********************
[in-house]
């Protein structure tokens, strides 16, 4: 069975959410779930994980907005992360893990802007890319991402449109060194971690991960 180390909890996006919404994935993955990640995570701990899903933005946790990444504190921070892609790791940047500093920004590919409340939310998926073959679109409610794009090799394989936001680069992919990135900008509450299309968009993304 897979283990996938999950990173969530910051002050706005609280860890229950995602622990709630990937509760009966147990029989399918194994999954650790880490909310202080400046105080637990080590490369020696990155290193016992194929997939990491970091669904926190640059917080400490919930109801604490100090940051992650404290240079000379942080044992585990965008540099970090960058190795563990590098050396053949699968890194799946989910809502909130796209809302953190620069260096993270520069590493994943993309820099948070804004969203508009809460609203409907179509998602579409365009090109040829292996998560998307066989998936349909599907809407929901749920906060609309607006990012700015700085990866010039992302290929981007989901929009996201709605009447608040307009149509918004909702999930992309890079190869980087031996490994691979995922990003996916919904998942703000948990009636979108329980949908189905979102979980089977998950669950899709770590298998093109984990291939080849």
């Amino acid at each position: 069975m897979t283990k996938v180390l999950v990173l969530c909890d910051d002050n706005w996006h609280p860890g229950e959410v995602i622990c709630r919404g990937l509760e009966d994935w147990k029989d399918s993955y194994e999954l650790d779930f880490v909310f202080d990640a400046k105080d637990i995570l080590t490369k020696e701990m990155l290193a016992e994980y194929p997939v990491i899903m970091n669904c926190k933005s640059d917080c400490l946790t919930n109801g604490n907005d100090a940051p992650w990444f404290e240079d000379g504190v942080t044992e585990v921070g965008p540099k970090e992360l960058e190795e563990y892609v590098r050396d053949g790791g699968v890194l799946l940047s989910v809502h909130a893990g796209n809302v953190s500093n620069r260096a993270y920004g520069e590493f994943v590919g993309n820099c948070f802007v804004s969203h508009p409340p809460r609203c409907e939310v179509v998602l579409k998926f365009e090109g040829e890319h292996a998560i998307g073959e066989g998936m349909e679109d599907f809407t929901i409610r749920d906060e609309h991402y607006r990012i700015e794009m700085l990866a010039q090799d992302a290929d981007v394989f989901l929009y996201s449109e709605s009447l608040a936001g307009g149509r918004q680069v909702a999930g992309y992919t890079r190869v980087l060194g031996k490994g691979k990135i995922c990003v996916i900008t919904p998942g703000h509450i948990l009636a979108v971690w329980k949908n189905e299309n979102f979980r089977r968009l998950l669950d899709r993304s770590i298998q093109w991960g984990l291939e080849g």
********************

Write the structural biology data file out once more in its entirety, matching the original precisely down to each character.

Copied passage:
[in-house]
């Protein structure tokens, strides 16, 4: 069975959410779930994980907005992360893990802007890319991402449109060194971690991960 180390909890996006919404994935993955990640995570701990899903933005946790990444504190921070892609790791940047500093920004590919409340939310998926073959679109409610794009090799394989936001680069992919990135900008509450299309968009993304 897979283990996938999950990173969530910051002050706005609280860890229950995602622990709630990937509760009966147990029989399918194994999954650790880490909310202080400046105080637990080590490369020696990155290193016992194929997939990491970091669904926190640059917080400490919930109801604490100090940051992650404290240079000379942080044992585990965008540099970090960058190795563990590098050396053949699968890194799946989910809502909130796209809302953190620069260096993270520069590493994943993309820099948070804004969203508009809460609203409907179509998602579409365009090109040829292996998560998307066989998936349909599907809407929901749920906060609309607006990012700015700085990866010039992302290929981007989901929009996201709605009447608040307009149509918004909702999930992309890079190869980087031996490994691979995922990003996916919904998942703000948990009636979108329980949908189905979102979980089977998950669950899709770590298998093109984990291939080849």
């Amino acid at each position: 069975m897979t283990k996938v180390l999950v990173l969530c909890d910051d002050n706005w996006h609280p860890g229950e959410v995602i622990c709630r919404g990937l509760e009966d994935w147990k029989d399918s993955y194994e999954l650790d779930f880490v909310f202080d990640a400046k105080d637990i995570l080590t490369k020696e701990m990155l290193a016992e994980y194929p997939v990491i899903m970091n669904c926190k933005s640059d917080c400490l946790t919930n109801g604490n907005d100090a940051p992650w990444f404290e240079d000379g504190v942080t044992e585990v921070g965008p540099k970090e992360l960058e190795e563990y892609v590098r050396d053949g790791g699968v890194l799946l940047s989910v809502h909130a893990g796209n809302v953190s500093n620069r260096a993270y920004g520069e590493f994943v590919g993309n820099c948070f802007v804004s969203h508009p409340p809460r609203c409907e939310v179509v998602l579409k998926f365009e090109g040829e890319h292996a998560i998307g073959e066989g998936m349909e679109d599907f809407t929901i409610r749920d906060e609309h991402y607006r990012i700015e794009m700085l990866a010039q090799d992302a290929d981007v394989f989901l929009y996201s449109e709605s009447l608040a936001g307009g149509r918004q680069v909702a999930g992309y992919t890079r190869v980087l060194g031996k490994g691979k990135i995922c990003v996916i900008t919904p998942g703000h509450i948990l009636a979108v971690w329980k949908n189905e299309n979102f979980r089977r968009l998950l669950d899709r993304s770590i298998q093109w991960g984990l291939e080849g």